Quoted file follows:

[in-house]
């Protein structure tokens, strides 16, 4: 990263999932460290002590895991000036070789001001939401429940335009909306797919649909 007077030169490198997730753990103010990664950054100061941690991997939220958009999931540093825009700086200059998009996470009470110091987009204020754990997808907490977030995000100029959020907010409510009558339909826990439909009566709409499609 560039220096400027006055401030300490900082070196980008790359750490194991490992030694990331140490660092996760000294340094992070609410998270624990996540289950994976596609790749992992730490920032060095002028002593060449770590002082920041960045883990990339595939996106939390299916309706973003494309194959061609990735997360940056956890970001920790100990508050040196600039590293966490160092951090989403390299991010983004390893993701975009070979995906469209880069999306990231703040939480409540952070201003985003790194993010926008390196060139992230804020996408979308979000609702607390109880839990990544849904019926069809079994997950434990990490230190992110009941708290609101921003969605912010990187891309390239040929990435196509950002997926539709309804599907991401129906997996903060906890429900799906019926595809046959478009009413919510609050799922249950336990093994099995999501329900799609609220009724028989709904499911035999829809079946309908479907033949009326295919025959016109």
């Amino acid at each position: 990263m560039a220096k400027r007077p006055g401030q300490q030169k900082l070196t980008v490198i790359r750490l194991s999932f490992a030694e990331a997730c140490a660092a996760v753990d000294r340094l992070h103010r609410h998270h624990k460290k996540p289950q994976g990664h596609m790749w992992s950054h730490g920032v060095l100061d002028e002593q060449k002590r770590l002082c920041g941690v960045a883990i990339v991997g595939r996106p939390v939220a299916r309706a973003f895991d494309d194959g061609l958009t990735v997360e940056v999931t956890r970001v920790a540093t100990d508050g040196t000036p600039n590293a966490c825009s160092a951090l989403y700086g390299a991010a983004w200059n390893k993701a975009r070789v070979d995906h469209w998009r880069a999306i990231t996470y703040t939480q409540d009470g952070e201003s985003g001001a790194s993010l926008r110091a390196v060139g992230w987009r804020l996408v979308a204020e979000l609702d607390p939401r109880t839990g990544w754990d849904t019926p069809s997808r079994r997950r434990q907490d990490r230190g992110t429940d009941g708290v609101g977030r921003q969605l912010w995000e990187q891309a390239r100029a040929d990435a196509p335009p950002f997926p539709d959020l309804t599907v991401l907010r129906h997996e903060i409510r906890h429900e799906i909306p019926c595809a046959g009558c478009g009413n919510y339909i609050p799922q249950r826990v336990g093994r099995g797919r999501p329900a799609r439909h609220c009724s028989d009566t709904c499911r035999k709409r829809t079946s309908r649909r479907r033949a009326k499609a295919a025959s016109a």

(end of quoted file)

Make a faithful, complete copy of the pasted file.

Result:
[in-house]
């Protein structure tokens, strides 16, 4: 990263999932460290002590895991000036070789001001939401429940335009909306797919649909 007077030169490198997730753990103010990664950054100061941690991997939220958009999931540093825009700086200059998009996470009470110091987009204020754990997808907490977030995000100029959020907010409510009558339909826990439909009566709409499609 560039220096400027006055401030300490900082070196980008790359750490194991490992030694990331140490660092996760000294340094992070609410998270624990996540289950994976596609790749992992730490920032060095002028002593060449770590002082920041960045883990990339595939996106939390299916309706973003494309194959061609990735997360940056956890970001920790100990508050040196600039590293966490160092951090989403390299991010983004390893993701975009070979995906469209880069999306990231703040939480409540952070201003985003790194993010926008390196060139992230804020996408979308979000609702607390109880839990990544849904019926069809079994997950434990990490230190992110009941708290609101921003969605912010990187891309390239040929990435196509950002997926539709309804599907991401129906997996903060906890429900799906019926595809046959478009009413919510609050799922249950336990093994099995999501329900799609609220009724028989709904499911035999829809079946309908479907033949009326295919025959016109």
């Amino acid at each position: 990263m560039a220096k400027r007077p006055g401030q300490q030169k900082l070196t980008v490198i790359r750490l194991s999932f490992a030694e990331a997730c140490a660092a996760v753990d000294r340094l992070h103010r609410h998270h624990k460290k996540p289950q994976g990664h596609m790749w992992s950054h730490g920032v060095l100061d002028e002593q060449k002590r770590l002082c920041g941690v960045a883990i990339v991997g595939r996106p939390v939220a299916r309706a973003f895991d494309d194959g061609l958009t990735v997360e940056v999931t956890r970001v920790a540093t100990d508050g040196t000036p600039n590293a966490c825009s160092a951090l989403y700086g390299a991010a983004w200059n390893k993701a975009r070789v070979d995906h469209w998009r880069a999306i990231t996470y703040t939480q409540d009470g952070e201003s985003g001001a790194s993010l926008r110091a390196v060139g992230w987009r804020l996408v979308a204020e979000l609702d607390p939401r109880t839990g990544w754990d849904t019926p069809s997808r079994r997950r434990q907490d990490r230190g992110t429940d009941g708290v609101g977030r921003q969605l912010w995000e990187q891309a390239r100029a040929d990435a196509p335009p950002f997926p539709d959020l309804t599907v991401l907010r129906h997996e903060i409510r906890h429900e799906i909306p019926c595809a046959g009558c478009g009413n919510y339909i609050p799922q249950r826990v336990g093994r099995g797919r999501p329900a799609r439909h609220c009724s028989d009566t709904c499911r035999k709409r829809t079946s309908r649909r479907r033949a009326k499609a295919a025959s016109a």